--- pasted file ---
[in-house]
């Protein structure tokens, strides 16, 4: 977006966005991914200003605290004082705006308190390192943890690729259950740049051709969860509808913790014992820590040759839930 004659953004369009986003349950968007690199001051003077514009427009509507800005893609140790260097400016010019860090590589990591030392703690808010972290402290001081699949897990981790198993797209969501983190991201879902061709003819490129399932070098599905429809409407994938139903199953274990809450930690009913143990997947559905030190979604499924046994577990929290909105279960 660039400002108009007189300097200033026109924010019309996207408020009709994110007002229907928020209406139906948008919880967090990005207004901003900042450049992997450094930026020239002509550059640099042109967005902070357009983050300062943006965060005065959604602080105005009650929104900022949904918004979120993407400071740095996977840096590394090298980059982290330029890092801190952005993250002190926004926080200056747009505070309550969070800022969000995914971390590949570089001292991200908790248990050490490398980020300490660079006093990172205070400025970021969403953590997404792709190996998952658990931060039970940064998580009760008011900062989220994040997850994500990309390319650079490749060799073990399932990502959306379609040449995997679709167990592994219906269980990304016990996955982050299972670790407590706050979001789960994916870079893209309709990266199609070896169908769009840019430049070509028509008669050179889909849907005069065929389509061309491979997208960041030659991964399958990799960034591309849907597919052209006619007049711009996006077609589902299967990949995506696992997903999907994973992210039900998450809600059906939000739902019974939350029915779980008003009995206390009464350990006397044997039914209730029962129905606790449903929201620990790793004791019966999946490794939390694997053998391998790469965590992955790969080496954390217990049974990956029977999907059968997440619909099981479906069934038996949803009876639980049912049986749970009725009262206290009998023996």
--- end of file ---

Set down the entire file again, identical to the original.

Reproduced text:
[in-house]
């Protein structure tokens, strides 16, 4: 977006966005991914200003605290004082705006308190390192943890690729259950740049051709969860509808913790014992820590040759839930 004659953004369009986003349950968007690199001051003077514009427009509507800005893609140790260097400016010019860090590589990591030392703690808010972290402290001081699949897990981790198993797209969501983190991201879902061709003819490129399932070098599905429809409407994938139903199953274990809450930690009913143990997947559905030190979604499924046994577990929290909105279960 660039400002108009007189300097200033026109924010019309996207408020009709994110007002229907928020209406139906948008919880967090990005207004901003900042450049992997450094930026020239002509550059640099042109967005902070357009983050300062943006965060005065959604602080105005009650929104900022949904918004979120993407400071740095996977840096590394090298980059982290330029890092801190952005993250002190926004926080200056747009505070309550969070800022969000995914971390590949570089001292991200908790248990050490490398980020300490660079006093990172205070400025970021969403953590997404792709190996998952658990931060039970940064998580009760008011900062989220994040997850994500990309390319650079490749060799073990399932990502959306379609040449995997679709167990592994219906269980990304016990996955982050299972670790407590706050979001789960994916870079893209309709990266199609070896169908769009840019430049070509028509008669050179889909849907005069065929389509061309491979997208960041030659991964399958990799960034591309849907597919052209006619007049711009996006077609589902299967990949995506696992997903999907994973992210039900998450809600059906939000739902019974939350029915779980008003009995206390009464350990006397044997039914209730029962129905606790449903929201620990790793004791019966999946490794939390694997053998391998790469965590992955790969080496954390217990049974990956029977999907059968997440619909099981479906069934038996949803009876639980049912049986749970009725009262206290009998023996």